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The Evolution Behind the Lenses
By Paisley Hibou
One of my signature identifiers in middle and high school was my pair of unflatteringly large granny glasses. They were not an ironic fashion statement, but a life necessity. Without them, I would literally walk into poles. Once, in fifth grade, not long after I had begun wearing glasses, I tried to pretend I didn't need them and ended up walking into the huge storage bin behind the kickball field. I stumbled back to class in a daze. I reluctantly put on my glasses when the teacher started writing on the chalkboard. To my chagrin, she called on me to solve a math problem before the class. My parade of predictable, dorky awkwardness had commenced.
Ditching my glasses when boys came around (in true sitcom style, of course) was not an option. It makes me shudder to think I risked my personal safety and comfort to even try it, but I also know it's normal. Plenty of teenage girls risk their safety, comfort, and even dignity for the attention of boys. It is one of the tragedies of our society. Sometimes I wish someone older and wiser had just told me to be myself, glasses and all. When I look back at photos of myself from high school, I droop a little. Like many teen girls, I didn't see how pretty I was. Though I didn't conform in plenty of other ways—proud of my thrift shop clothes, weird music, and aversion to drugs—I couldn't stand being different for my ugly glasses.
For all kinds of reasons, I did not wear contacts until my senior year of school, when my swan transformation took place. Until then, I loathed my looks. As I trudged from class to class, I adverted the gaze of others, convinced I was hideous. I was Velma in a sea of Daphnes.
Once during a high school summer camp, a boy my age plainly asked me, “Why do you hate men?”
Confused, I said I did not hate men, and asked him why he thought I did.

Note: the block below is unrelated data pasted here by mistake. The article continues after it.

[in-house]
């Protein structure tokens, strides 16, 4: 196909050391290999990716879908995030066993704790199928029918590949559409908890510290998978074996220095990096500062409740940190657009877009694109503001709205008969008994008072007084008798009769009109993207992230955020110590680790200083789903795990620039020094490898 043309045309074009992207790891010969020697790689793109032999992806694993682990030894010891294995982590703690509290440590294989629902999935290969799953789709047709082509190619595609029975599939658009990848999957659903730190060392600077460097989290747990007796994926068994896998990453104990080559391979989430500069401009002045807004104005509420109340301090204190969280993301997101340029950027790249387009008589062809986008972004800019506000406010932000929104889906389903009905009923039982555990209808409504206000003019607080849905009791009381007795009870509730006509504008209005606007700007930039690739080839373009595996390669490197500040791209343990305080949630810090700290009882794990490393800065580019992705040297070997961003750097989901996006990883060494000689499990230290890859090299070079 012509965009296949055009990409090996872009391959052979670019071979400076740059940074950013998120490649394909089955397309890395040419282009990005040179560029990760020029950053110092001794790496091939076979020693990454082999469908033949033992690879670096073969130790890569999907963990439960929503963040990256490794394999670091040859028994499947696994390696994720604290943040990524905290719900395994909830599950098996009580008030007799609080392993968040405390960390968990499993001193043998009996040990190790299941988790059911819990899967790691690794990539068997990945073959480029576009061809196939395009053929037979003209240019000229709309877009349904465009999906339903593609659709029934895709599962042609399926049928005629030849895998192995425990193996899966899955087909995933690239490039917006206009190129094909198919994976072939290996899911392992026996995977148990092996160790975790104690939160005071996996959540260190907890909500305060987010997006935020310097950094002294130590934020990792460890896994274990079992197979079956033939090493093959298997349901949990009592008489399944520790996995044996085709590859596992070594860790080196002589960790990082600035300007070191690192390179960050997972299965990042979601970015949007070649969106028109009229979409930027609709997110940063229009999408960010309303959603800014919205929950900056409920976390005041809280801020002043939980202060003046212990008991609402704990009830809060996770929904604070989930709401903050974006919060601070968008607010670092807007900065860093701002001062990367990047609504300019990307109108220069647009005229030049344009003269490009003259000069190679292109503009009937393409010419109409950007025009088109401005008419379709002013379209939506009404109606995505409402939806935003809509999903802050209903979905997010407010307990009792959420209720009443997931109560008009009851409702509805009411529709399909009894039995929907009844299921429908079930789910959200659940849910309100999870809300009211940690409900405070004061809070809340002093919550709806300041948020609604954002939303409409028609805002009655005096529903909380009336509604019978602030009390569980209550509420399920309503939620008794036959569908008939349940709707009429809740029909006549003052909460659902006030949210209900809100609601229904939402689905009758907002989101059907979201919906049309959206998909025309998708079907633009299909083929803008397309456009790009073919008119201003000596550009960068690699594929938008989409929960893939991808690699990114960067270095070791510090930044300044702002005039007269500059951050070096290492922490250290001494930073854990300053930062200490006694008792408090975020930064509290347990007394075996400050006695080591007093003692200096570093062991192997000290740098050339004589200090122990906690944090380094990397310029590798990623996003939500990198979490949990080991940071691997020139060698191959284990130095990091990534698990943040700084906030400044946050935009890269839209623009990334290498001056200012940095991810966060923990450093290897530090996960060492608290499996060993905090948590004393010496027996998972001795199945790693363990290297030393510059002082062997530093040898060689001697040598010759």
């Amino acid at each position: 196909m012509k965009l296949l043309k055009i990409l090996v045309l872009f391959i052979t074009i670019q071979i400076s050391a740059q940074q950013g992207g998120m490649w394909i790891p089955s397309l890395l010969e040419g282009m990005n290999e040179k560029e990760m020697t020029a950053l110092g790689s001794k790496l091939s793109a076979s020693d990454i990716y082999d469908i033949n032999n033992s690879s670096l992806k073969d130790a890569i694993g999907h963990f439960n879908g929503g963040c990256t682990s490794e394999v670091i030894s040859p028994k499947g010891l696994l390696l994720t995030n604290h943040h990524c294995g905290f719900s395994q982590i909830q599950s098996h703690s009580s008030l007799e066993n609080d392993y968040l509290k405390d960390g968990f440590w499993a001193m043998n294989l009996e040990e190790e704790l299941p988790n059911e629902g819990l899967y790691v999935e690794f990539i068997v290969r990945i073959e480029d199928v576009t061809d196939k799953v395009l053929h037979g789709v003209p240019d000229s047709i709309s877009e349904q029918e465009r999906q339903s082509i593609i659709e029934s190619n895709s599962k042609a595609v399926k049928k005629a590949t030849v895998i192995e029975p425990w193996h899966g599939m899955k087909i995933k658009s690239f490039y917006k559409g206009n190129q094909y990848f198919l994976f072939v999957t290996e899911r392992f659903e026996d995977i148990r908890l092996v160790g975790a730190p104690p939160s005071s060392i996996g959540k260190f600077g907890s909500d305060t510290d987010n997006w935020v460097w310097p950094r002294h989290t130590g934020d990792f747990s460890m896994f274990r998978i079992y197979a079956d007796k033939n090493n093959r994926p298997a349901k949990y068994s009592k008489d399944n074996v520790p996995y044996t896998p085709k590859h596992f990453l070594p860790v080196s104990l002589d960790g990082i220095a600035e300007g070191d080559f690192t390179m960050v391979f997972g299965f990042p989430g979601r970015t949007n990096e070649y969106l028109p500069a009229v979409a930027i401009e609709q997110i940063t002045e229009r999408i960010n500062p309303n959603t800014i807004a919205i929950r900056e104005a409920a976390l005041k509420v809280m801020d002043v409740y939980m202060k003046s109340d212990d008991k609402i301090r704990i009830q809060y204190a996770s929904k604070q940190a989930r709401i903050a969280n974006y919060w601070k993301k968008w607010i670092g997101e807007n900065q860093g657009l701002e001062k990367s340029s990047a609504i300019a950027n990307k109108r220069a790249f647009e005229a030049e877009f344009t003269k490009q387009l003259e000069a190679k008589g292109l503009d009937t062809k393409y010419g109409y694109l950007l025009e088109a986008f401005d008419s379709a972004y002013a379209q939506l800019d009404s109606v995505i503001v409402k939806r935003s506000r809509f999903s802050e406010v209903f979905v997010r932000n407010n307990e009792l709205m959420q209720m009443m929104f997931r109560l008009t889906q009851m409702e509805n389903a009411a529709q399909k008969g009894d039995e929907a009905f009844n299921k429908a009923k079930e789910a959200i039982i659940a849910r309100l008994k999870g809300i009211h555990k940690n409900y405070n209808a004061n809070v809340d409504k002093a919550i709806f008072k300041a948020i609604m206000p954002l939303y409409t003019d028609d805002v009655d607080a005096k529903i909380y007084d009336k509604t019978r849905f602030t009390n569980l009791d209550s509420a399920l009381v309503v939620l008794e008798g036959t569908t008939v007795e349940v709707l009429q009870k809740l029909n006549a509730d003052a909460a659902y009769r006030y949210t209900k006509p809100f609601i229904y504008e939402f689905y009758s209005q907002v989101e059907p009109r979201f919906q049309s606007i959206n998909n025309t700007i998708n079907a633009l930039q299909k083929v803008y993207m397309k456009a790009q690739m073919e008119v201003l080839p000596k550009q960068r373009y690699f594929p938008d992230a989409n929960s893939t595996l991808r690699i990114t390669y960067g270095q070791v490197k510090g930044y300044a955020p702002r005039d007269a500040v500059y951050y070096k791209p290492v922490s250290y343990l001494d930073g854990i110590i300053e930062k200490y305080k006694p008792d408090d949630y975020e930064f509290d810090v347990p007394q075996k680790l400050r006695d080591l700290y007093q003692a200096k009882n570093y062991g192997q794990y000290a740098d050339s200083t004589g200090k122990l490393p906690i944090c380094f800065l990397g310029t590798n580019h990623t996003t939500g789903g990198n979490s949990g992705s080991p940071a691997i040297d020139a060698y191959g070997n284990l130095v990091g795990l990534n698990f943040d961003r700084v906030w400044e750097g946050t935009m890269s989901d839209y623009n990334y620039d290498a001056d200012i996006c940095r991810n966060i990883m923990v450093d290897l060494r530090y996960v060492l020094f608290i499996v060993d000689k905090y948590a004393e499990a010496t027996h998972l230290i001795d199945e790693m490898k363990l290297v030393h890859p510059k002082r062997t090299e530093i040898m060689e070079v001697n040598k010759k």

He said, “Because you never smile.”
I rarely smiled because I didn't like how the skin around my eyes crinkled, making them look smaller behind my glasses. But I didn't tell him that. In fact, I don't remember what I said. I only remember feeling flustered and frustrated afterwards. I hated that my thoughts about my appearance affected my confidence and, at times, my ability to be articulate.
As such, there were many episodes where I didn't speak when I wanted to, afraid to bring attention to myself. When a handsome teacher, for instance, held a conference with me after school to talk about what was going on at home (a lot), I was as terse as possible. Not only did I want to guard my home life, I didn't want him looking at me. I was afraid of telling him what was happening at home, but I was even more afraid of him observing my “ugliness.”
Fast forward a decade. Now I willingly wear glasses, and I am quite pleased with the way they frame my eyes. I've shed that silly teenage insecurity and full-heartedly embrace the sexy librarian look. I have two distinctive, well-crafted pairs of glasses in vibrant colors. Being visually impaired doesn't make me any less attractive or, more importantly, less capable. While I still wear contacts much of the time, I must wear my glasses for my 9-to-5 writing job, lest I'm in the mood to brave a headache or itchy eyeballs. Even when I'm out and about, I'll often put on my glasses. I get compliments and I stand tall no matter what. I also speak whenever I damn well please.
Because vintage fashion is such a huge phenomenon right now (thank you, ModCloth.com!), the 1950's/'60s nerdy wallflower girl look has become a coveted one. Even if it weren't, more frames are available than ever before. There are pretty ones at every price point, in all sorts of shapes and colors. Shopping aside, life experience, great friends, and fantastic reads have allowed me to come into my own, loving and accepting my body, with or without lenses. I want teen girls everywhere to love themselves in a way I couldn't at their age.
Pimples, stringy hair, upper-lip fuzz, a little extra weight—you are beautiful. Know it. Appreciate it. I promise you'll see high school pictures of yourself differently in ten years. So put on your glasses. Go read. Volunteer. Travel. The mind you cultivate now will make you that more interesting of a person as you grow up and become an ass-kicking adult. If you're not a teen girl, I hope you tell the teen girl in your life all this and more. And if she wears glasses, tell her not to fear wearing them.